There is little argument that sexual harassment has come to the forefront, over the past few years, of the legal and ethical discussions surrounding professional life. However, many people are still unclear as to what exactly constitutes this behavior. If you have these questions, you might find validation in knowing that the California courts are probably currently considering relevant cases at this very moment.
Sexual or gender harassment is inarguably present in many workplaces around the state; simply glancing at the news of court verdicts favoring claimants in these cases should provide evidence of this. Whether it is present in your work environment, legally speaking, is a different question.
According to a New York Times survey of over 600 people, you are likely to be the victim of some sort of crude behavior at work: about one out of four men engage in a low-level type of harassment that includes inappropriate jokes, lewd storytelling or sharing of illicit videos.
The NYT article explaining the survey also notes that over 10 percent of men self-identified as repeat offenders, performing a combination of offensive behaviors three or more times in the past year. This is significant because, while a court might consider a single event to be sexual harassment, you could also have a case if exposed to a pattern of low-level aggression.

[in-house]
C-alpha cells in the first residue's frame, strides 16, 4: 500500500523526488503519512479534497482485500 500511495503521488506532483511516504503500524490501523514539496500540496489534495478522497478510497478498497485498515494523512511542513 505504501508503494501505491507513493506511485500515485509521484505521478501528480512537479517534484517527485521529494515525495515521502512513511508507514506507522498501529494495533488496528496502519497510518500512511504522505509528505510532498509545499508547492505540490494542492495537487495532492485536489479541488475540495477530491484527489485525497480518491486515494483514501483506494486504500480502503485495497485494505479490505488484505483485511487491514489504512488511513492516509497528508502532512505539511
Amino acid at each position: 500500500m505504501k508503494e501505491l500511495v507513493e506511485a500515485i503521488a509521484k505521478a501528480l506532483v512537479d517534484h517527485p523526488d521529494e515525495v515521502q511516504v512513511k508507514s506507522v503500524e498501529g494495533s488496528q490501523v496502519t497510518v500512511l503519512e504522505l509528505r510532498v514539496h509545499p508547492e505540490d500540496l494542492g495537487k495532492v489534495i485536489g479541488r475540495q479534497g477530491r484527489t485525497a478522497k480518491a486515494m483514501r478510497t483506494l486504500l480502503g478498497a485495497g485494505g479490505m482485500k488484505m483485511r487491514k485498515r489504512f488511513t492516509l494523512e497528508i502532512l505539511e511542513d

Your definition of aggressive behavior might be different than your colleagues' ideas of what constitutes harassment. Additionally, you might be subjected to undue pressure that keeps you silent, or else keeps you feeling alone. Any of these factors could influence your perception of the severity and frequency of harassment. However, it is often up to you, and potentially to the courts, to have the final word on the subject. Please do not take this as legal advice for a particular case. It is simply meant to educate you in a general sense.